Why Is 'Spider-Man: No Way Home' Obsessed With Spider-Memes
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Spider-Man: No Way Home is a $200 million movie whose marketing strategy revolves, in large part, around memes. This week, Sony announced the movie's home video release with a behind the scenes image depicting Tom Holland and two old dudes locked in a finger gun standoff in the manner of the famous "Spider-Man pointing" image -- which, like so many other memes, originates from the low budget, highly insane 1960s Spidey cartoon.
Well, we have reason to believe that this is part of a concerted effort to dethrone that '60s show as the most meme-filled Spider-Man installment ever. It started back in October when Sony officially released a weird, somewhat blurry screenshot from the movie that seemed calculated to become a meme format similar to the classic Floating Boy Chasing Running Boy. It worked, as this very relatable post in, we think, Portuguese demonstrates:
Next, in November, the official No Way Home social media accounts posted a video of the movie's cast reacting to a new trailer without showing the trailer itself. They were practically begging for some immature, attention-seeking individual to insert something other than the movie in there in an attempt to make the actors look ridiculous.
Once the movie came out, we found that the plot itself was littered with memes (although we believe the technical term for most of these is "Raimimemes"). Half a minute is devoted to Tobey Maguire's supposed back problems, a running joke that goes back to 2003 when Maguire was in negotiations to appear in Spider-Man 2 and nearly got replaced with Jake Gyllenhaal. This had already led to a gag in the scene from that movie where a powerless Peter says to himself that he just needs a "strong focus" to re-learn how to jump across rooftops, only to end up falling on a Focus car.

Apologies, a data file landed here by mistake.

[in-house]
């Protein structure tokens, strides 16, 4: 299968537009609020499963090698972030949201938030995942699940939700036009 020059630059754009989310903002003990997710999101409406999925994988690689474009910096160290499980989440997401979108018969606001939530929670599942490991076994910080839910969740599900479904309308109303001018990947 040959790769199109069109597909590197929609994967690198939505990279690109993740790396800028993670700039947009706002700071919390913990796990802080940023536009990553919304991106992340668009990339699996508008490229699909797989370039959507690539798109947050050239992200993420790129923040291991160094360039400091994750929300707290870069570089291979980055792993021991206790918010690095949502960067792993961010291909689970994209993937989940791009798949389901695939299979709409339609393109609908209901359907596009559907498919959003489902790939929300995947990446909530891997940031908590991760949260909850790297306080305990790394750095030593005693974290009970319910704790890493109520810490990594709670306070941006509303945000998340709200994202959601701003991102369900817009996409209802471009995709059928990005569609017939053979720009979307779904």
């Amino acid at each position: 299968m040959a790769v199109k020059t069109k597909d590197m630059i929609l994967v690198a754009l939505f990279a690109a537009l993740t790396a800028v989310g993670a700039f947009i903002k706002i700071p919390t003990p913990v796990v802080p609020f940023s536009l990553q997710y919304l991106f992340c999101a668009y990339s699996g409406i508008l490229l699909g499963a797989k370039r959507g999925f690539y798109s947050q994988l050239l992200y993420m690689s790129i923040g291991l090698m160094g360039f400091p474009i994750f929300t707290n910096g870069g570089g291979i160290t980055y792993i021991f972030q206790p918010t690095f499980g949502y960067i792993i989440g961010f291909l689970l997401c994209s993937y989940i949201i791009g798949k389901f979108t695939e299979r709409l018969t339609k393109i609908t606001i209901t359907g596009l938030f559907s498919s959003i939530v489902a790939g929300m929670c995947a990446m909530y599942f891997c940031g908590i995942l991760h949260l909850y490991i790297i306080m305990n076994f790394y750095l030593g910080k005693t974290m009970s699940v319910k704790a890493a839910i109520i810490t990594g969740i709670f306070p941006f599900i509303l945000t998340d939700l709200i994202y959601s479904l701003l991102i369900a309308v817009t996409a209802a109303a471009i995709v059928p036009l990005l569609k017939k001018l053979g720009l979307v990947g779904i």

Back to No Way Home, one of the final lines in the film is Peter's new landlord telling him not to be late on rent, much like the highly meme-fied Mr. Ditkovich from the original trilogy. They even got Willem Dafoe to say, "You know, I'm something of a scientist myself," with the same intonation as the Spider-Man (2002) scene that became a late bloomer meme in 2016.
Oh, and the movie includes not one but two Spider-Men pointing moments, aside from the backstage one that was just released.
And speaking of those backstage pictures, many on Twitter pointed out that another one accidentally recreates part of the popular "Me and the Boys" Spider-villains meme. At this point, we're not sure about the "accidental" part.
It's easy to picture Amy Pascal or some other Sony executive slamming a conference table and yelling, "Get me memes of Spider-Man!" but we can see why they're doing this. No Way Home is a PG-13 movie based on a 60-year-old franchise that picks up plot threads going back to 2002 -- this storyline is older than a significant chunk of the movie's target audience. Memes are an effective way to get younger people to notice things (from square burger fast food brands to armed conflicts in Eastern Europe), and they seem to come naturally to the character, so why not use them? It's probably best not to think too hard about the cultural implications of the fact that moments from one movie can now turn into memes and make it into other movies, though. Here's Spider-Man dancing in extremely low resolution!
Follow Maxwell Yezpitelok's heroic effort to read and comment on every '90s Superman comic at Superman86to99.tumblr.com.
Top image: Sony Pictures, Marvel Studios